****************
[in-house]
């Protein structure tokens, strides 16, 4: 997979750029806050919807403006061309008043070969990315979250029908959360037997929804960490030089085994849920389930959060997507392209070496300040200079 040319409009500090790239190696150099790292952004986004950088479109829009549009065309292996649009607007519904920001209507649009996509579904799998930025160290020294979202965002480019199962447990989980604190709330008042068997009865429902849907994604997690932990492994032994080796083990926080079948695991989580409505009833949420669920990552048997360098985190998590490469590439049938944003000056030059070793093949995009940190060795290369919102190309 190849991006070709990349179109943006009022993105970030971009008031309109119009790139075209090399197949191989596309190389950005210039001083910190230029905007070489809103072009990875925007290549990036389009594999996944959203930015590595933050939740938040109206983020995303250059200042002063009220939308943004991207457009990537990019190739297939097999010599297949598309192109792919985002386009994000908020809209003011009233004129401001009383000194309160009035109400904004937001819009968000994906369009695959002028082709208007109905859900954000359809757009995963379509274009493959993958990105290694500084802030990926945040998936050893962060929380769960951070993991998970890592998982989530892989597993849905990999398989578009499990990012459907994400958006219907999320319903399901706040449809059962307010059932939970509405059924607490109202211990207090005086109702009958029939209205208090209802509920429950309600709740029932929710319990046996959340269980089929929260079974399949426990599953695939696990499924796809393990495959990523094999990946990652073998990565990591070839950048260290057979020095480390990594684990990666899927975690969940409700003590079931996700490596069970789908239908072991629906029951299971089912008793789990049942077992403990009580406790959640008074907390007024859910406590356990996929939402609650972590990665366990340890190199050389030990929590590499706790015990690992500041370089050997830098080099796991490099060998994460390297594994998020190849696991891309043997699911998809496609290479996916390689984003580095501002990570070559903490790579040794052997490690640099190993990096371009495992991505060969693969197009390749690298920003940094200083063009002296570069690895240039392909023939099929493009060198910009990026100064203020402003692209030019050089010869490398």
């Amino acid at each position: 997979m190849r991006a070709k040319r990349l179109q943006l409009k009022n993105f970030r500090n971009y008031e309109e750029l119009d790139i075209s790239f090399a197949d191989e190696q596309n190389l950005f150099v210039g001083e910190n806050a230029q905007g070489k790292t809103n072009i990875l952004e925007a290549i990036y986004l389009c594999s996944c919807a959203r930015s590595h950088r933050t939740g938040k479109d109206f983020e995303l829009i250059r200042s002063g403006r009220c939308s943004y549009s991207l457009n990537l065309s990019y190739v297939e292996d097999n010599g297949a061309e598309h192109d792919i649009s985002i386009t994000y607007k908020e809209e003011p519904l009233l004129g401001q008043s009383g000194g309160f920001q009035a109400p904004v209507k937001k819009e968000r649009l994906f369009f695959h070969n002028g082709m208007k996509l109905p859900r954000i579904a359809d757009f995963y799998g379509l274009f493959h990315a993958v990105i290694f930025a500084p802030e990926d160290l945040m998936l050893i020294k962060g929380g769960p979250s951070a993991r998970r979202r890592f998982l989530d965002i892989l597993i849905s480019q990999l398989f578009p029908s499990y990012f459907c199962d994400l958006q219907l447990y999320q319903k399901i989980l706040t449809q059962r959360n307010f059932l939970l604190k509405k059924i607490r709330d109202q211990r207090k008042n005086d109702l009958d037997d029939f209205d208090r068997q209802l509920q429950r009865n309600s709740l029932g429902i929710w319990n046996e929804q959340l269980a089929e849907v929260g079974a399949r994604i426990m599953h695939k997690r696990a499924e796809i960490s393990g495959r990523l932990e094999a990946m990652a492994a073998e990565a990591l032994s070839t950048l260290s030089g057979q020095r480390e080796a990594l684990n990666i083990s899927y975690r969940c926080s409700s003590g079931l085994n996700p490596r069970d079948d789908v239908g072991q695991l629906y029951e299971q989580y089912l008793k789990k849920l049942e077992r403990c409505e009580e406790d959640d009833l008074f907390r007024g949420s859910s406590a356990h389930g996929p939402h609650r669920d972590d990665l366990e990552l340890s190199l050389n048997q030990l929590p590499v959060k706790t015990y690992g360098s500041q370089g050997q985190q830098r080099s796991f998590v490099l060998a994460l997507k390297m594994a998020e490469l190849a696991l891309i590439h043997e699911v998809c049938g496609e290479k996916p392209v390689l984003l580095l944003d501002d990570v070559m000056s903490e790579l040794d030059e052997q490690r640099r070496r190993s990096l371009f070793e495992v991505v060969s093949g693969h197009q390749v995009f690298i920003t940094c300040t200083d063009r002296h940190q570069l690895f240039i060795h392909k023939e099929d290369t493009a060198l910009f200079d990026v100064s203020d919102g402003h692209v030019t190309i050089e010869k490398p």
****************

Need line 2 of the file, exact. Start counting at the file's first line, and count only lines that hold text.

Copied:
């Protein structure tokens, strides 16, 4: 997979750029806050919807403006061309008043070969990315979250029908959360037997929804960490030089085994849920389930959060997507392209070496300040200079 040319409009500090790239190696150099790292952004986004950088479109829009549009065309292996649009607007519904920001209507649009996509579904799998930025160290020294979202965002480019199962447990989980604190709330008042068997009865429902849907994604997690932990492994032994080796083990926080079948695991989580409505009833949420669920990552048997360098985190998590490469590439049938944003000056030059070793093949995009940190060795290369919102190309 190849991006070709990349179109943006009022993105970030971009008031309109119009790139075209090399197949191989596309190389950005210039001083910190230029905007070489809103072009990875925007290549990036389009594999996944959203930015590595933050939740938040109206983020995303250059200042002063009220939308943004991207457009990537990019190739297939097999010599297949598309192109792919985002386009994000908020809209003011009233004129401001009383000194309160009035109400904004937001819009968000994906369009695959002028082709208007109905859900954000359809757009995963379509274009493959993958990105290694500084802030990926945040998936050893962060929380769960951070993991998970890592998982989530892989597993849905990999398989578009499990990012459907994400958006219907999320319903399901706040449809059962307010059932939970509405059924607490109202211990207090005086109702009958029939209205208090209802509920429950309600709740029932929710319990046996959340269980089929929260079974399949426990599953695939696990499924796809393990495959990523094999990946990652073998990565990591070839950048260290057979020095480390990594684990990666899927975690969940409700003590079931996700490596069970789908239908072991629906029951299971089912008793789990049942077992403990009580406790959640008074907390007024859910406590356990996929939402609650972590990665366990340890190199050389030990929590590499706790015990690992500041370089050997830098080099796991490099060998994460390297594994998020190849696991891309043997699911998809496609290479996916390689984003580095501002990570070559903490790579040794052997490690640099190993990096371009495992991505060969693969197009390749690298920003940094200083063009002296570069690895240039392909023939099929493009060198910009990026100064203020402003692209030019050089010869490398």